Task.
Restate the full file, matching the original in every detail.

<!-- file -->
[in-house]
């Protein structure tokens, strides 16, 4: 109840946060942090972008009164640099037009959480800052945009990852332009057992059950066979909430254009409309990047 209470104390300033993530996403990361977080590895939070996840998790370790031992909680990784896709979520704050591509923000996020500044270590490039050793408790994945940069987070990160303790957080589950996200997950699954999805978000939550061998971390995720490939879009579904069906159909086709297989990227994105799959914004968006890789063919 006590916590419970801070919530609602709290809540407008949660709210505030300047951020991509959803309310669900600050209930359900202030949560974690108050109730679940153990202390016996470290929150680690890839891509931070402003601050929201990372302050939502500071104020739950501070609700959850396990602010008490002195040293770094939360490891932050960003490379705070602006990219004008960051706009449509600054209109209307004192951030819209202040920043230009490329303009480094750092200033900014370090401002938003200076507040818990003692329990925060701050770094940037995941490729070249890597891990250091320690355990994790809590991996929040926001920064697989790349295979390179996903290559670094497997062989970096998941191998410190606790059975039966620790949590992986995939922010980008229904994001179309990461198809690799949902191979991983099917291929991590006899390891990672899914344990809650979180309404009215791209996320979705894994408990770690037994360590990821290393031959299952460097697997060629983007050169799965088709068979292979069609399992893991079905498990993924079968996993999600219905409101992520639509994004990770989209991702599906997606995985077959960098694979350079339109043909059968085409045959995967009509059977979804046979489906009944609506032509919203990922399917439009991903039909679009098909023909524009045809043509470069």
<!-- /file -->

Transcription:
[in-house]
């Protein structure tokens, strides 16, 4: 109840946060942090972008009164640099037009959480800052945009990852332009057992059950066979909430254009409309990047 209470104390300033993530996403990361977080590895939070996840998790370790031992909680990784896709979520704050591509923000996020500044270590490039050793408790994945940069987070990160303790957080589950996200997950699954999805978000939550061998971390995720490939879009579904069906159909086709297989990227994105799959914004968006890789063919 006590916590419970801070919530609602709290809540407008949660709210505030300047951020991509959803309310669900600050209930359900202030949560974690108050109730679940153990202390016996470290929150680690890839891509931070402003601050929201990372302050939502500071104020739950501070609700959850396990602010008490002195040293770094939360490891932050960003490379705070602006990219004008960051706009449509600054209109209307004192951030819209202040920043230009490329303009480094750092200033900014370090401002938003200076507040818990003692329990925060701050770094940037995941490729070249890597891990250091320690355990994790809590991996929040926001920064697989790349295979390179996903290559670094497997062989970096998941191998410190606790059975039966620790949590992986995939922010980008229904994001179309990461198809690799949902191979991983099917291929991590006899390891990672899914344990809650979180309404009215791209996320979705894994408990770690037994360590990821290393031959299952460097697997060629983007050169799965088709068979292979069609399992893991079905498990993924079968996993999600219905409101992520639509994004990770989209991702599906997606995985077959960098694979350079339109043909059968085409045959995967009509059977979804046979489906009944609506032509919203990922399917439009991903039909679009098909023909524009045809043509470069």